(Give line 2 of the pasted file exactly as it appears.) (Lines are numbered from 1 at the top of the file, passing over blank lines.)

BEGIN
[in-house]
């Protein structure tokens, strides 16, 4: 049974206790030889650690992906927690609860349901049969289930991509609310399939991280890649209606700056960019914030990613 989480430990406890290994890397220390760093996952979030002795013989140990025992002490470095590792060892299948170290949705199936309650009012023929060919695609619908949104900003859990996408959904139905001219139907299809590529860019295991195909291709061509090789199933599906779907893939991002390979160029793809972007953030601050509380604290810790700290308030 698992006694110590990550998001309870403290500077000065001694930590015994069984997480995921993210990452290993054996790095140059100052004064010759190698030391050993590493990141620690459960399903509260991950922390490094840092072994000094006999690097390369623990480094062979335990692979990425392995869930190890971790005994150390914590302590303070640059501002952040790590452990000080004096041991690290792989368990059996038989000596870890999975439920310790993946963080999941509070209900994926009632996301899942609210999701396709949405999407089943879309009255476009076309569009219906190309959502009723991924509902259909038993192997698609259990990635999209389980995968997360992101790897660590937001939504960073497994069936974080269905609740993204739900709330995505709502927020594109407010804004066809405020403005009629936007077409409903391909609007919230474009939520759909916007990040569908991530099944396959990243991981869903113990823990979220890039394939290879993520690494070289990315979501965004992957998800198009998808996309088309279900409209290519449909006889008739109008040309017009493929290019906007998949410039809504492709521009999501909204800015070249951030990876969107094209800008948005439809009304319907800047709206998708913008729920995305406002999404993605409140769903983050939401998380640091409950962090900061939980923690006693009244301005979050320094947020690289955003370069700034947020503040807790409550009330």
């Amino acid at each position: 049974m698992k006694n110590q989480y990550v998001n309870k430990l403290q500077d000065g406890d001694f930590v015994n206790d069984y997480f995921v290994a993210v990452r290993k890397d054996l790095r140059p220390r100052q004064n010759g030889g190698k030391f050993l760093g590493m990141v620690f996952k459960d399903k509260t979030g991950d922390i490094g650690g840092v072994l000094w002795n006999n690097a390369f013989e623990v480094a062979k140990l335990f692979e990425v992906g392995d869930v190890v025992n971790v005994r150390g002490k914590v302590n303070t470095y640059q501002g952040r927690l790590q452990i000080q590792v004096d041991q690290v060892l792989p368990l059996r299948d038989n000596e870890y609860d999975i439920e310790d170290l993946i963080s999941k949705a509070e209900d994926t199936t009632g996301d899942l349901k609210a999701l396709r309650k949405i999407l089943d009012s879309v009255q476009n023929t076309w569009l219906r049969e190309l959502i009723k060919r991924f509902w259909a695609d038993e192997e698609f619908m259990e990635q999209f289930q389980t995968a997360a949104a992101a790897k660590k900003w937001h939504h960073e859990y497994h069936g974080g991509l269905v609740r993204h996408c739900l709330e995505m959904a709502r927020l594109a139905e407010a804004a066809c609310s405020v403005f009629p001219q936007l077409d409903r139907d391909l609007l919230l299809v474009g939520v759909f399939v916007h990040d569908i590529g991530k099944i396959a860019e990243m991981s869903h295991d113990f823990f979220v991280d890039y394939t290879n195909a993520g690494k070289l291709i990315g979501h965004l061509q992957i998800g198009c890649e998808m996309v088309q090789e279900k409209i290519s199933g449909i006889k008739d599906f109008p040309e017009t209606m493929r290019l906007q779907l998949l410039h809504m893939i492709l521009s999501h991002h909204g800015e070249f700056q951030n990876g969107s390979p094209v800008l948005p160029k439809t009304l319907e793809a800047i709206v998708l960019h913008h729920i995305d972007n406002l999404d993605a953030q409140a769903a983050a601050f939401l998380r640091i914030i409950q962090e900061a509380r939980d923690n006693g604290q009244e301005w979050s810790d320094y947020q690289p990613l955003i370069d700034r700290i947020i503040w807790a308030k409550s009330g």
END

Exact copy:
């Protein structure tokens, strides 16, 4: 049974206790030889650690992906927690609860349901049969289930991509609310399939991280890649209606700056960019914030990613 989480430990406890290994890397220390760093996952979030002795013989140990025992002490470095590792060892299948170290949705199936309650009012023929060919695609619908949104900003859990996408959904139905001219139907299809590529860019295991195909291709061509090789199933599906779907893939991002390979160029793809972007953030601050509380604290810790700290308030 698992006694110590990550998001309870403290500077000065001694930590015994069984997480995921993210990452290993054996790095140059100052004064010759190698030391050993590493990141620690459960399903509260991950922390490094840092072994000094006999690097390369623990480094062979335990692979990425392995869930190890971790005994150390914590302590303070640059501002952040790590452990000080004096041991690290792989368990059996038989000596870890999975439920310790993946963080999941509070209900994926009632996301899942609210999701396709949405999407089943879309009255476009076309569009219906190309959502009723991924509902259909038993192997698609259990990635999209389980995968997360992101790897660590937001939504960073497994069936974080269905609740993204739900709330995505709502927020594109407010804004066809405020403005009629936007077409409903391909609007919230474009939520759909916007990040569908991530099944396959990243991981869903113990823990979220890039394939290879993520690494070289990315979501965004992957998800198009998808996309088309279900409209290519449909006889008739109008040309017009493929290019906007998949410039809504492709521009999501909204800015070249951030990876969107094209800008948005439809009304319907800047709206998708913008729920995305406002999404993605409140769903983050939401998380640091409950962090900061939980923690006693009244301005979050320094947020690289955003370069700034947020503040807790409550009330």